tricks to generate emotions through soundscapes


Of cause, one of the main tasks of sounddesign is to create subconscious emotional conditions at the listener. For example the sounddesign of the movie >silence of the lambs<. May you remind of the scene in buffalo bills basement, where little Catherine is caught in a well. Skip Lievsay had taken down pitched screams of animals to frighten the listeners and to put them into a awkward position. In reality there can´t be screams of animals, and much less down pitched... An other god example is the scoring of someone´s dying - in much movies you can hear breaking glass (there´s a study in barbara flückigers dissertation >sounddesign - die virtuelle klangwelt des films<). So the sounddesigner can provoke an emotion (by using the conditioning of the listener) to support the tragedy of a scene. Now my question: What are your tricks to generate threateningly, tightly, cheerfully, sadly, intimately, ... emotions? thanks for answering once before...


Posted 2010-07-11T17:43:44.317

Reputation: 23



Silence can be very uncomfortable especially because people expect movies to be 'filled out' with sound.

Drones work, more so if you can accent them in the right places - be it with a volume lift or some specificly timed modulation.

Panning stuff (often with the help of spatial fx) is very useful, more so in the 5.1 environment. Used this technique in a short i worked on where i took happy sounds (in this case ambient kids laughing/playing about) and swirled them around the room, swelling/morphing into noise at the climax - mentally unstable adult with a child-like brain was about to murder someone. Juxtaposition or contrasting sounds works sometimes

Dom Lawrence

Posted 2010-07-11T17:43:44.317

Reputation: 453


Silence is one of the most under-utilized tools in the sound designer's repertoire to manipulate the audience.

Jay Jennings

Posted 2010-07-11T17:43:44.317

Reputation: 15 432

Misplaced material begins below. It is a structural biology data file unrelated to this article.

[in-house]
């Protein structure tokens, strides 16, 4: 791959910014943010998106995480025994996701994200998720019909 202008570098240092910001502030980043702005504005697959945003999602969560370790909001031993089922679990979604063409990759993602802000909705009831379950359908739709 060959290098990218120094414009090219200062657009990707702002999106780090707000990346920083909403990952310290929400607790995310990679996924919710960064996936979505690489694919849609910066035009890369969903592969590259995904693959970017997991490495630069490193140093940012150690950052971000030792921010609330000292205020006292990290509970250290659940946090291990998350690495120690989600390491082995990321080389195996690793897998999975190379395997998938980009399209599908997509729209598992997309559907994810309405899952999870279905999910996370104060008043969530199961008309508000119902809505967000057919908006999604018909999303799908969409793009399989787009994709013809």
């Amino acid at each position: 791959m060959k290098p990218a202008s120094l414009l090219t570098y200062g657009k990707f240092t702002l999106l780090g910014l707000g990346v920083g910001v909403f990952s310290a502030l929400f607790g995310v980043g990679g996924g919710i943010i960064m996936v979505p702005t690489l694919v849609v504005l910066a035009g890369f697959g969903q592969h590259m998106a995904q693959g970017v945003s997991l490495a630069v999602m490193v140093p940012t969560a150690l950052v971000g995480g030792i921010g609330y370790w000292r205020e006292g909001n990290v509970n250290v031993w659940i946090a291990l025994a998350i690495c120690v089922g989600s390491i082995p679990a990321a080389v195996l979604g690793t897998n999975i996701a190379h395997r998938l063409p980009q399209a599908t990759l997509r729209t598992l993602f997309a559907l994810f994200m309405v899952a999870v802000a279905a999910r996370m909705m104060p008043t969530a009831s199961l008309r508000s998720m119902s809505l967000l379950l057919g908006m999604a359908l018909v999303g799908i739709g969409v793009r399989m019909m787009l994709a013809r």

....................................................... I have manipulated you. – Utopia – 2010-07-12T20:23:03.503


Absolutely love the subject you brought with this topic!

Two really simple things that I think do a huge difference is the sudden volume raising in a tense moment to increase the public reaction to the scene and slowing down noises and raise it's volume slowly to create expectations. As an example, If you have footsteps being heard, when they're approaching you discretely slow the time between one step and another and raise it's volume. Sometimes people won/t even notice you used this second technique but it's sure to raise the tension!

There's lots! Can't wait to read what people will answer :)

Fernanda Manzo Ceretta

Posted 2010-07-11T17:43:44.317

Reputation: 313


The blog Designing Sound has a very interesting article on the newest Nightmare on elm street movie. The blog interviewed the Sound team that put together the soundtrack for the film and they have some interesting things to say about heightening emotion. Here's a link for the interview:


Posted 2010-07-11T17:43:44.317

Reputation: 213


Counter-point/contrast always get overlooked. That works on two possible levels as well; against the picture, or against the sound design on either side of the event.

Several people have already mentioned silence. I love elegant uses of silence. Most often the best uses are those that are used as counterpoint, because of the accent it provides on the absence of aural information.

Shaun Farley

Posted 2010-07-11T17:43:44.317

Reputation: 14 704